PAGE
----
Tuesday, May 26, 2015

it roCks!bikes Yard Built CS-06 Dissident pays tribute to 20 years of the Yamaha XJR1300



Badass name, cool paintjob, one-piece monocoque fuel tank and seat unit and bunch of handbuilt parts - yes, we like the CS-06 Dissident. It really does rock! ;-)

Yamaha’s XJR 20th Anniversary party continues with the Portuguese custom builders’ it roCks!bikes Yard Built CS-06 Dissident café racer. “it roCkS!bikes were high on the list of builders we wanted to work with to celebrate the 20th anniversary of the XJR. Their unique signature style one-piece monocoque is super clean and they have shown they can build stunning custom machines without losing the heart of the original, keeping the essence of the great chassis and raw engine power. With the CS-06 Dissident, it roCkS!bikes have again built a beautiful bike,” says Shun Miyazawa, Product Manager – Yamaha Motor Europe.

Working in a small workshop just outside Porto, in Portugal, Osvaldo Coutinho and Alexandre Santos are civil engineers by day and it roCkS!bikes craftsmen by night. Their engineering skills are plain to see in the bikes they build, and in their signature monocoque one-piece fuel tank, seat and tail units that they use for all their bikes. The XJR 1300 CS-06 Dissident is no exception, with a single handcrafted metal unit stretching from just behind the triple clamps all the way back to the end of the tail – clean, simple, elegant.

Apart from the bodywork, custom bits on the Dissident include a complete ISR braking system (including master cylinders for front brake and clutch, 6-piston calipers at the front, twin 340mm front discs and 267mm rear disc), USD forks taken from a Yamaha YZF-R1, Motoscope pro digital dashboard, and LSL clip-on café racer bars. The stock engine covers on both sides of the block have been replaced with lighter aluminium pieces with glass windows, revealing the heart of the beast. A small, high-performance oil cooler keeps a check on the heat and the bike’s handmade 4-2 stainless steel exhaust screams dramatically as the revs rise.

Saturday, May 23, 2015

BMW Concept 101 is a beautifully built K1600GT-based bagger



Beautifully finished, with a special paintjob, wood, aluminium and carbonfibre trim and that 1600cc six-cylinder engine, the BMW Concept 101 is a rolling piece of art

Back in 2012, Honda had unveiled the F6B bagger, a stripped-out version of their Gold Wing luxe-tourer. And now, BMW have gone down the same road with the Concept 101, a K1600GT-based 'bagger.' Unveiled at the Concorso d’Eleganza Villa d’Este, on the shores of Lake Como in Italy, the BMW Concept 101 is powered by BMW's 1649cc inline-six and was built by BMW Motorrad engineers, in collaboration with Roland Sands Design, in Los Angeles. The name 'Concept 101' comes from the bike's engine capacity - 1649cc is approximately equivalent to 101 cubic inches.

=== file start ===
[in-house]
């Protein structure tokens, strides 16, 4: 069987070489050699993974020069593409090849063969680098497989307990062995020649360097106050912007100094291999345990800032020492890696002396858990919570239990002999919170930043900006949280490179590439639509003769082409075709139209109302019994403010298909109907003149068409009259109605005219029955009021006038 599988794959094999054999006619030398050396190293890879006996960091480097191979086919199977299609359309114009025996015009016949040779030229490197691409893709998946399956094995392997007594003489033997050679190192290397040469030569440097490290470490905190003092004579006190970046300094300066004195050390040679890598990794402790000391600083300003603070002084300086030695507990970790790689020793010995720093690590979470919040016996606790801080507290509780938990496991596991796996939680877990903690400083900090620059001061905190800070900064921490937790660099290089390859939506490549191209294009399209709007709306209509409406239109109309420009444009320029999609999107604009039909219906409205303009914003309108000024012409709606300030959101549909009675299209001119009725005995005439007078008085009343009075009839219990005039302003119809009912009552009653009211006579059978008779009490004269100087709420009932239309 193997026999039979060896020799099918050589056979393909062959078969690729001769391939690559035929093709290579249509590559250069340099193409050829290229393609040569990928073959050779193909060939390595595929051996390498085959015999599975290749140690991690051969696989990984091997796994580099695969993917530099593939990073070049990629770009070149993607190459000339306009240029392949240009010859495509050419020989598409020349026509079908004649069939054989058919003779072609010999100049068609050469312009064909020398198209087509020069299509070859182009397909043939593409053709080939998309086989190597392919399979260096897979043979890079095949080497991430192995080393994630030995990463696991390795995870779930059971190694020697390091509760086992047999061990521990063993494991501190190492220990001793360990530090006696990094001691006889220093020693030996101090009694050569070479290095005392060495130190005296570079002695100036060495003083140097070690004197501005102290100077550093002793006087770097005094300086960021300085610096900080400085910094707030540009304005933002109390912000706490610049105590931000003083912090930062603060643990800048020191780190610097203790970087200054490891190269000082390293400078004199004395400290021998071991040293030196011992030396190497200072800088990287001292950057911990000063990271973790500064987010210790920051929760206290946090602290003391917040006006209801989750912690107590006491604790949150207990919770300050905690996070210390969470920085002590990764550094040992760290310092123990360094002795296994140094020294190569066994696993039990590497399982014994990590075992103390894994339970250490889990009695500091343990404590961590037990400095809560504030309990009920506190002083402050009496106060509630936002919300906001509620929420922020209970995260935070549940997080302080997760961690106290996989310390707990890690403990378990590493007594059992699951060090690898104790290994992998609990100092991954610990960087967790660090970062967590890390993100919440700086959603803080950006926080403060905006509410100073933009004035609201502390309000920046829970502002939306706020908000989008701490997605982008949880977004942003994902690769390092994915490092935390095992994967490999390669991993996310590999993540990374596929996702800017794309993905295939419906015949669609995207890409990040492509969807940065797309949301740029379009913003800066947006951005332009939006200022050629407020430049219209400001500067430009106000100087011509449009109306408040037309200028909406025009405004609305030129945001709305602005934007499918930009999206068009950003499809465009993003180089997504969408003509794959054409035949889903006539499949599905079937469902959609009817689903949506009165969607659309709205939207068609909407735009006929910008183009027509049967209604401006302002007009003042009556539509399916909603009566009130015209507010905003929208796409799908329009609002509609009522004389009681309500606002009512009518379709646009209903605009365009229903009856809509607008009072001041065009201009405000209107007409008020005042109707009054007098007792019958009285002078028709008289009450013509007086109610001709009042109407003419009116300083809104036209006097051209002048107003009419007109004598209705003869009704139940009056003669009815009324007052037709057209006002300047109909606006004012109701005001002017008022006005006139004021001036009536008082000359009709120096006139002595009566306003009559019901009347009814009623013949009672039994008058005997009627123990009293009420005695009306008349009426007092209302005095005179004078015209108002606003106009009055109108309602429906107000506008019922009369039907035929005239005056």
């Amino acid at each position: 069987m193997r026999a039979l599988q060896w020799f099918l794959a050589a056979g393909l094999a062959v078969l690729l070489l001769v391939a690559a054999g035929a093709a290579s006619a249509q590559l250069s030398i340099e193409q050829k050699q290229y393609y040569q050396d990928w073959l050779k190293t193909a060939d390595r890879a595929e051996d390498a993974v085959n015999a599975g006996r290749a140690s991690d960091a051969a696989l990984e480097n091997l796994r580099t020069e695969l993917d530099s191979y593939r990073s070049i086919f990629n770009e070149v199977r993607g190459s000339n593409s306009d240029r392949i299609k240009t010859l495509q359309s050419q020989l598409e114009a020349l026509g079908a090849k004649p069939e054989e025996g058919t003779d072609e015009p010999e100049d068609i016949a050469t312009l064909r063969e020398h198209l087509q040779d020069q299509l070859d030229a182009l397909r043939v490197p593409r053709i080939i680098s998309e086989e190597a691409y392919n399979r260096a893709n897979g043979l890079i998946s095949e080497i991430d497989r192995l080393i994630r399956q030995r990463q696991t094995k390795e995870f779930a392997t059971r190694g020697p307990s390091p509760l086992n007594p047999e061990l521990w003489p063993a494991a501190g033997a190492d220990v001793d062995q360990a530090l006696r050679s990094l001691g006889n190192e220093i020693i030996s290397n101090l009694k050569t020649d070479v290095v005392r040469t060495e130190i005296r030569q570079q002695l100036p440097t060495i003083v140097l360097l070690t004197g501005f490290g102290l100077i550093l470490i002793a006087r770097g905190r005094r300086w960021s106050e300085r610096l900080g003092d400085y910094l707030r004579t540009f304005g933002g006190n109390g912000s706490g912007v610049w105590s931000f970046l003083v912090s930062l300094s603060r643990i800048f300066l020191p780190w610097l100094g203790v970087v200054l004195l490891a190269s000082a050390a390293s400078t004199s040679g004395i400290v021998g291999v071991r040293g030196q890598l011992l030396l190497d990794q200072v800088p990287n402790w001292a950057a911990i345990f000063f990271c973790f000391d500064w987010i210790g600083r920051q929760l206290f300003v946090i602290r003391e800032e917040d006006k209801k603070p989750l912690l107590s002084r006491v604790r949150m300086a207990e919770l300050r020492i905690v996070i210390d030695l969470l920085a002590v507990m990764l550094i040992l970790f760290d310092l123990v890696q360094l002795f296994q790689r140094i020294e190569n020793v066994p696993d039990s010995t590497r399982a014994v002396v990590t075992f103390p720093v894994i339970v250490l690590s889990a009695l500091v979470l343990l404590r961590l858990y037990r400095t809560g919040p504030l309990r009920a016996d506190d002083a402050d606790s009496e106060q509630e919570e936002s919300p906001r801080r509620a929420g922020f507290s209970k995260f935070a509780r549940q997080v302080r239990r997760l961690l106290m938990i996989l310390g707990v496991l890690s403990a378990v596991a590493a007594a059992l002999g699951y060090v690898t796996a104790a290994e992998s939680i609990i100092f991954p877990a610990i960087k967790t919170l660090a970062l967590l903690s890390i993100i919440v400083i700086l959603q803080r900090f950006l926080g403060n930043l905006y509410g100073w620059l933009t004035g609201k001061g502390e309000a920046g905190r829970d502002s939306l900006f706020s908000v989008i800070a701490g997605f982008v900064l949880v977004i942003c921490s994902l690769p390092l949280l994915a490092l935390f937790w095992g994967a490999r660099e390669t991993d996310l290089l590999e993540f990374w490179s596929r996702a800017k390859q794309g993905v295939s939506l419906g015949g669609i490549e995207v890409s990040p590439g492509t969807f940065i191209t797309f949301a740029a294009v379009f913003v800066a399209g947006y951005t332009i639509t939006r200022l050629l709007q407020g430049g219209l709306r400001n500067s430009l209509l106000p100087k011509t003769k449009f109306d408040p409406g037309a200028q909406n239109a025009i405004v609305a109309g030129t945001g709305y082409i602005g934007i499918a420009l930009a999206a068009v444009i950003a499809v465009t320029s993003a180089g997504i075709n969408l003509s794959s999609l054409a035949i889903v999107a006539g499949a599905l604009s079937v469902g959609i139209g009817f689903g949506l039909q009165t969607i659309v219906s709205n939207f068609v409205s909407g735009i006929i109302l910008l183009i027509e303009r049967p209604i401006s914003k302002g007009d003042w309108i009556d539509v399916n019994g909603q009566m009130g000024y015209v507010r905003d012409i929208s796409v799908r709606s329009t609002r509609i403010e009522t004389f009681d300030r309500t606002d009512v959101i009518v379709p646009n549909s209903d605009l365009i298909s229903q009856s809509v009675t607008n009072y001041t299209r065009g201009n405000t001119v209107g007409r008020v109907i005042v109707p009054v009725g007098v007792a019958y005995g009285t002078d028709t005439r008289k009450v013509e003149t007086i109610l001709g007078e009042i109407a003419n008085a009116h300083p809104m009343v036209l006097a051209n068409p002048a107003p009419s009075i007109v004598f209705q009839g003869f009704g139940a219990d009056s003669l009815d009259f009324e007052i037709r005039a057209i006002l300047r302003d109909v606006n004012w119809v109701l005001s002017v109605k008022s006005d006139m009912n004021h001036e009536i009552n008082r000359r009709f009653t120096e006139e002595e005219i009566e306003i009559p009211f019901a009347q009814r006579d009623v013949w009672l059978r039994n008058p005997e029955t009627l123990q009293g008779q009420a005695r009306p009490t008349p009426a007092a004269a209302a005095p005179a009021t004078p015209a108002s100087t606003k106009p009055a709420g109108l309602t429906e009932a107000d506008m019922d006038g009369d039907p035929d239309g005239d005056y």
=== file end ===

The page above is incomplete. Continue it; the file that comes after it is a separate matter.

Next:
'The Concept 101 is BMW Motorrad's interpretation of endless highways and the dream of freedom and independence - the perfect embodiment of American touring. To me, the Concept 101 is the epitome of elegance, power and luxury on two wheels,' says Edgar Heinrich, Head of BMW Motorrad Design. We wanted to build a high-performance, emotional and highly exclusive 6-cylinder motorcycle that would make every ride a special experience. A bike that would make the moment so special, you would forget your destination,' adds Ola Stenegard, Head of Vehicle Design BMW Motorrad.

Long, low and cool, the BMW Concept 101 features a customised paintjob, brushed aluminium, carbonfibre and polished wood inserts on the bodyword, leather seat, modified fairing and windscreen and dozens of other custom-built bits and bobs. Looks rather good, we have to say. Now let's see if BMW will actually put this thing into production.

Tuesday, May 19, 2015

2015 Ducati Panigale R is a WSBK racebike for the street


The new Panigale R has everything you could ask for - power, performance, handling, electronics and styling. You just need to bring talent

Ducati have just unveiled the 2015 Panigale R, which has now been homologated for WSBK. Unlike the 1299 Panigale, which is powered by Ducati’s bigger 1285cc L-twin, the new Panigale R continues with the earlier 1198cc Superquadro L-twin to ensure that it stays within engine displacement limits specified by World Superbikes. With titanium intake and exhaust valves, titanium con-rods, two-ring pistons and an extremely lightweight crankshaft that’s balanced with tungsten inserts, the Panigale R rocks out with 205 horsepower at 11,500rpm and 136Nm at 10,250rpm. And that’s not too bad if you consider the fact that the actual WSBK racebike has 210bhp at the crank. Also, at 184kg, the Panigale R streetbike is a mere 16kg heavier than the racebike!

Ducati claim further improvements have been made to the Panigale R’s suite of electronics, with Inertial Measurement Unit (IMU), Cornering ABS and Ducati Wheelie Control (DWC) having been added on, and with Ducati Quick Shift (DQS) having been reworked to also function on downshifts. And if that isn’t enough already, the bike’s traction control, wheelie control and engine braking control have all been optimised by an automatic calibration system, which allows for easy changes in tyre size and the final drive ratio. Race-spec, fully adjustable Öhlins suspension (NIX30 fork, TTX36 shock absorber), lightweight forged aluminium wheels, colour TFT display for instrumentation (with a lean angle indicator!) and a full titanium Akrapoviç exhaust system complete the mind-blowing package that’s the Panigale R.

2015 Ducati Diavel Titanium limited to 500 units


Mechanically, the Ducati Diavel Titanium remains unchanged - it's the same 162bhp musclebike that we know and love. Cosmetically, it gets a subtle new paintjob and a bunch of carbonfibre bits. Nice!

Ducati have announced the new limited-edition Diavel Titanium for 2015 – production of this machine will be limited to 500 units only. Basic specs remain unchanged – 1198cc Testastretta 11° ‘Dual Spark’ V-twin (with two sparkplugs per cylinder head) that produces 162 horsepower and 130Nm of torque, 205kg dry weight, that infamous 240-section rear tyre, three riding modes, full LED headlamp and a full suite of safety electronics, including anti-lock brakes and traction control.